In this sequence we learn some of the nature of Sanctity. It's an offshoot of the Latter Day Saints, an interesting aversion of the All Christianity Is Catholicism trope. The practice of baptism for the dead, and thus of tracing one's family history in order to perform proxy baptisms for one's relatives, has mutated into the storing of the names of every human being who's ever lived in giant computers, thus somehow ensuring their entrance into Heaven like some grand technological prayer wheel. Even prehistoric humans and proto-humans have had their names reconstructed by statistical methods so that they too can be entered into Sanctity for salvation.
And it is amidst this strange memetic mutation of an outlier form of Christianity that Rillibee toils, serving a faith he does not even believe. And finally the strain becomes more than he can bear, and he cracks, so publicly that it cannot be ignored. He is to be dismissed from his service -- but because Sanctity cannot risk having their unwilling acolytes learn that snapping is a way of escaping their pledged period and returning to freedom, he must be exiled to the mysterious Green Brotherhood, penitents who dwell in a strange abbey on Grass, far from the estancias of the aristocrats or the port at Common Town where the ordinary people of Grass dwell.
It is to the port that Marjorie and her family arrive, and where they meet their first Grassians and get their introduction to Grassian culture. We learn along with her a little more of the relationship between the aristocrats and the commoners, but very little about the Green Brotherhood. That we will see through the eyes of young Rillibee as he struggles to win a place for himself among the brothers. It's interesting to see the rites of passage he has to go through, particularly his climbing the watchtowers they've built to amuse themselves. I think Sherri S. Tepper has handled this subplot pretty well, and has avoided the problem of conflating a difficult rite of passage with actual bullying as appeared in Beth Bernobich's Passion Play.
Once Marjorie and her family are on Grass, they must be introduced to the aristocrats. Their first visit is to the bon Damfels family estancia, and we learn that they are in mourning for a daughter who was lost in the Hunt. It's pretty obvious to anybody who was paying attention to the sinister behavior of the hounds in the beginning that the daughter is Dimity, but powerful taboos prevent any open discussion of the situation. Marjorie soon discovers that powerful and mysterious taboos also govern discussion of the hunt as practiced on Grass, but the Terran horses her family has brought with them will be of no use in it.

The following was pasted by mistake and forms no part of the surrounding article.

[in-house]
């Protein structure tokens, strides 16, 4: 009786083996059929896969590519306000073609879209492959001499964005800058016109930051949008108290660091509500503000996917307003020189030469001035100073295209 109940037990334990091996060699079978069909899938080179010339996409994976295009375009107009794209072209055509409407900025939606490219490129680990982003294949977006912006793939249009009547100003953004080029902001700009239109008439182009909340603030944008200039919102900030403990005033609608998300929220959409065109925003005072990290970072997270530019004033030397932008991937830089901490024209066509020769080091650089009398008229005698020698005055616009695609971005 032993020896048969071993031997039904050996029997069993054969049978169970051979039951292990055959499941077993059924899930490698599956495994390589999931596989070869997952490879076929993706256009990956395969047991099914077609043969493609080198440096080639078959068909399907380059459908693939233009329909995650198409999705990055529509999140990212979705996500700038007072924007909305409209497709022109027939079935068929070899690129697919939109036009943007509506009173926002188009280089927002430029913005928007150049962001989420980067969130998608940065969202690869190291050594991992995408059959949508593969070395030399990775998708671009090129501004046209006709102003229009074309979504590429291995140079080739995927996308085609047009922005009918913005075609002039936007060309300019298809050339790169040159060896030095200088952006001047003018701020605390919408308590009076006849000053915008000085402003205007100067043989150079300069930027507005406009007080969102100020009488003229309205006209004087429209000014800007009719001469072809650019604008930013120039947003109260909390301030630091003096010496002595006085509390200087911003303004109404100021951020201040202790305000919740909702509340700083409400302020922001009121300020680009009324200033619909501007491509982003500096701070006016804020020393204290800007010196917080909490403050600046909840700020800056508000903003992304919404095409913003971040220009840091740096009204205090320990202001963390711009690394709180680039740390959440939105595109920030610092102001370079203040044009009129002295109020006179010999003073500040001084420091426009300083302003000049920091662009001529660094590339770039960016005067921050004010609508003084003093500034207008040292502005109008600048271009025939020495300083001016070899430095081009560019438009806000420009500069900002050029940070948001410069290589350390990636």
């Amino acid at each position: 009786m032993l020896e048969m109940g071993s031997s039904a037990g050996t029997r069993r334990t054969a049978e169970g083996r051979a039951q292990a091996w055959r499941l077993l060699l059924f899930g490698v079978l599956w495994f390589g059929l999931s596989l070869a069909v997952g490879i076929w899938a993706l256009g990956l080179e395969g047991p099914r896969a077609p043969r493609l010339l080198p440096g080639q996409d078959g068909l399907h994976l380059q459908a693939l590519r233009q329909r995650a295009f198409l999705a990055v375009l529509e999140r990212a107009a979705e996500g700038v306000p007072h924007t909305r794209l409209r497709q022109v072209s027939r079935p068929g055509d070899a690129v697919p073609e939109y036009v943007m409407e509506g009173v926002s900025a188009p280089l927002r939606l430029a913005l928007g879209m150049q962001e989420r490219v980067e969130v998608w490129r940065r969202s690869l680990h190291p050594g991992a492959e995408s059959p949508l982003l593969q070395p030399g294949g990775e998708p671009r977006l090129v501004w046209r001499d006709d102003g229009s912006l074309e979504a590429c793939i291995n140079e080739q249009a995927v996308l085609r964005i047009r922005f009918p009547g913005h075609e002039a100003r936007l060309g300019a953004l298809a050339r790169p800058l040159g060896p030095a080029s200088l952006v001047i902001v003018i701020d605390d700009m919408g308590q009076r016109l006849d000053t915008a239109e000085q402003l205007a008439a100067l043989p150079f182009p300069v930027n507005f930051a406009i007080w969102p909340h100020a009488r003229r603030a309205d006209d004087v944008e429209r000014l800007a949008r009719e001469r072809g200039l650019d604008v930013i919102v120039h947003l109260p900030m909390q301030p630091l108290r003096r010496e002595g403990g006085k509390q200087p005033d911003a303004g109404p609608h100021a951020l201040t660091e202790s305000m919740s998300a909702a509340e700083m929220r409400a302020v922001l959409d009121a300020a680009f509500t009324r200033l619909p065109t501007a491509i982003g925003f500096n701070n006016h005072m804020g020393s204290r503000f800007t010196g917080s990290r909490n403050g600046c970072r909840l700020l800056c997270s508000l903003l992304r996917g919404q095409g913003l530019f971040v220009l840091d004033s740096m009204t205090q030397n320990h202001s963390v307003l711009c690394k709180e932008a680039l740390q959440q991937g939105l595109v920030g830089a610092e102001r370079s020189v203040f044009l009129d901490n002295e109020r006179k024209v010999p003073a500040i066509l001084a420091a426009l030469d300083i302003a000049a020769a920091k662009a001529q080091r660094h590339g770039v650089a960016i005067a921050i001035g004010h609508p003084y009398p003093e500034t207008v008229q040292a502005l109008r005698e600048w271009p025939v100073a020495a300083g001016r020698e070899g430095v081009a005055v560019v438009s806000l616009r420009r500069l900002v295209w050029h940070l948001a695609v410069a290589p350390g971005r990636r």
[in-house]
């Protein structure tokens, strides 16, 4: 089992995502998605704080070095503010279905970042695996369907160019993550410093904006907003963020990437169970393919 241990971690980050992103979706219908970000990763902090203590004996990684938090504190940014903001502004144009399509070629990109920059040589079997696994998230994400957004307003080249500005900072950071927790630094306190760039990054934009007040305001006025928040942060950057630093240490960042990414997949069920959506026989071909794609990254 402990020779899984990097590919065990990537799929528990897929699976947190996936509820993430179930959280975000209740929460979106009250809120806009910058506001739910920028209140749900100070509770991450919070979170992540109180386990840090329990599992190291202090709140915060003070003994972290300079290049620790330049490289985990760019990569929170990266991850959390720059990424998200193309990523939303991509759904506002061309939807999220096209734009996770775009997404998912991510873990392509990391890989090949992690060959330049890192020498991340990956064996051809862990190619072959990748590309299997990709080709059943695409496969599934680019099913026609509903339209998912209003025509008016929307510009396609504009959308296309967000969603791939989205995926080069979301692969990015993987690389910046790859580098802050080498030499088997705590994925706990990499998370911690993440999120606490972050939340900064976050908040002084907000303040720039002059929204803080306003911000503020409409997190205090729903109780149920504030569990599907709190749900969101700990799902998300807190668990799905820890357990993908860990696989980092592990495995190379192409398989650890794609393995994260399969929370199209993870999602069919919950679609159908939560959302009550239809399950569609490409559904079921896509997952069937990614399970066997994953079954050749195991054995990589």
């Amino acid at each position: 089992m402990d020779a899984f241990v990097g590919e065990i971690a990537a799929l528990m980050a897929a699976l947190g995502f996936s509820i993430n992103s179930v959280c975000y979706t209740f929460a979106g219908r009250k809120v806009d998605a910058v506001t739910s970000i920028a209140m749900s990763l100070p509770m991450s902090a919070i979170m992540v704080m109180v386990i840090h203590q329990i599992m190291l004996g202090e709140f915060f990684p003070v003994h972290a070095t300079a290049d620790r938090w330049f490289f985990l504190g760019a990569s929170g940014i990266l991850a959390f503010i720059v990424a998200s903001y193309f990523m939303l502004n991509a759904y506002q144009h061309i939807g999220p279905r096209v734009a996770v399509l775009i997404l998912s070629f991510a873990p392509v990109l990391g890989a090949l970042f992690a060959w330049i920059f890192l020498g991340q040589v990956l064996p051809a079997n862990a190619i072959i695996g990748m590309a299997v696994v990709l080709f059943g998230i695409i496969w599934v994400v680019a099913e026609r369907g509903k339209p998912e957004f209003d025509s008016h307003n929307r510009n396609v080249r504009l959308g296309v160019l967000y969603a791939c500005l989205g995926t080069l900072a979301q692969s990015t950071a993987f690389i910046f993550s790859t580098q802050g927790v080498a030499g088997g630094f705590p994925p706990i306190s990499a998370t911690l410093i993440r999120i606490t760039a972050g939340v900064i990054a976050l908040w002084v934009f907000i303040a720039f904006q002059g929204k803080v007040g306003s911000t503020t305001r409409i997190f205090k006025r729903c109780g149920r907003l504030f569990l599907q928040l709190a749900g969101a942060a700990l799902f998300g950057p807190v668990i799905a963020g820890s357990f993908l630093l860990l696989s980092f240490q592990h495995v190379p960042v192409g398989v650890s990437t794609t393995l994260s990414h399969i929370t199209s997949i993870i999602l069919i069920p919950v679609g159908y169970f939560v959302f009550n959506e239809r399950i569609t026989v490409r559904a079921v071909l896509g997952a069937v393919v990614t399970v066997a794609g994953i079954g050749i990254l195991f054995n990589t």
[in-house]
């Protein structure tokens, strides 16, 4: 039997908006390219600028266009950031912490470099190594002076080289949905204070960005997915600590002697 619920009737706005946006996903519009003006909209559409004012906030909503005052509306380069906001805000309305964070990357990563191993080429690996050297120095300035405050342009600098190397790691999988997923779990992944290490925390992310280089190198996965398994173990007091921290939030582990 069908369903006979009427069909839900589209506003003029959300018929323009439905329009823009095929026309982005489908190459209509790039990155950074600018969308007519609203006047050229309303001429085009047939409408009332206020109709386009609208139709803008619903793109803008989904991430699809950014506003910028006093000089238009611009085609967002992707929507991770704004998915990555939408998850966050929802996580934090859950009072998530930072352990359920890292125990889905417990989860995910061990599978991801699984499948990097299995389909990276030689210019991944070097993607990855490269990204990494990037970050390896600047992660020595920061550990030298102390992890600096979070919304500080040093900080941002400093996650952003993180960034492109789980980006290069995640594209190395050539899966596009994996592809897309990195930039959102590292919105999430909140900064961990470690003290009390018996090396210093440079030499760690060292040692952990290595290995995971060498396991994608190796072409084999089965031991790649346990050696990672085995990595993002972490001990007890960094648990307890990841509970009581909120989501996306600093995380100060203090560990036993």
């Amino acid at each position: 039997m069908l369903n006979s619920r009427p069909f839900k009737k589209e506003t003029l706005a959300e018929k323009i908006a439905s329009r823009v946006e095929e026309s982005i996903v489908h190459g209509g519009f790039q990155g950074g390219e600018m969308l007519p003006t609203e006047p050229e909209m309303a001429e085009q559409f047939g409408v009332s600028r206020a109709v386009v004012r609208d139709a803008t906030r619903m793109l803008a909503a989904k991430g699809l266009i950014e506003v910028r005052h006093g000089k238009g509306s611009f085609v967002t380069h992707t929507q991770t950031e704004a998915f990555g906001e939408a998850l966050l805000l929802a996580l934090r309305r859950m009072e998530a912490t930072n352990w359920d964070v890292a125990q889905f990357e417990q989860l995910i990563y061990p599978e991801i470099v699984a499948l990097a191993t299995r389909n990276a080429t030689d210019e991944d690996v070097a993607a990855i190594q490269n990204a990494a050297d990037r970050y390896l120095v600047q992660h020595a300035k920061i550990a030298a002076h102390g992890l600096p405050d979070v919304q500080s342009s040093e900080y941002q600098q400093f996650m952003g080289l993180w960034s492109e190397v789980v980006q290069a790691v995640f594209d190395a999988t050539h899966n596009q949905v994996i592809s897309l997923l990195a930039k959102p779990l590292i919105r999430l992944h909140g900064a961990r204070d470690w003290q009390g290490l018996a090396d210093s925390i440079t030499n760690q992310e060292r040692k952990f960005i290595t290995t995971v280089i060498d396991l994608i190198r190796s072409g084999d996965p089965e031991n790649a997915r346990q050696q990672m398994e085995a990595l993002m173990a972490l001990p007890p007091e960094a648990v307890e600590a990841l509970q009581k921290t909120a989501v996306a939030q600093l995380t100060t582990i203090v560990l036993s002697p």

And then comes the day of the hunt, in which the outworld aristocrats will witness it for the first time. Because they have no training in it, they will not ride, but will instead observe from the air in a silent-engined blimplike aircraft piloted by an older bon Damfels who was injured in the hunt and can no longer ride. There is something eerily fascinating, yet repulsive, in watching the silent coursing of these huge native animals, their human riders tiny as dolls upon their backs, across the vast prairies to the copse of trees where the foxen has laired up. Marjorie is relieved that she will not be required to ride, but her son and daughter are immediately entranced by the possibility of riding as equals with the local aristocracy, and insist that they must begin simulator training at once.
Thus Marjorie and her family are pulled in different directions yet again, but this time with dark and sinister overtones. It's becoming increasingly obvious that something very dire is going on, and it relates to the hunt. A naked young woman suddenly appears in Commontown, trying to carry a dead native lifeform onto a spaceship. When she is apprehended, she shows no response to her captors, as if her entire mind had been systematically burned out. She is then identified as a daughter of one of the aristocratic families, the other girl who was mentioned in that first scene as having disappeared while riding to the hounds.
Just as Marjorie is beginning to get a picture that something very bad is gong on, her daughter goes out to ride on her first hunt, and vanishes without a trace. Suddenly Marjorie's husband, who had been rather absorbed in his own fascination with the hunt, realizes with a shock that yes, something is very wrong here. Although the bon Damfels and other local aristocrats insist to him that the only proper response is to privately mourn his daughter's loss and then go on as if she never existed, he becomes determined to find her. Thus he precipitates a confrontation that reveals a whole network of deadly secrets rooted in the extraordinary biology of Grass.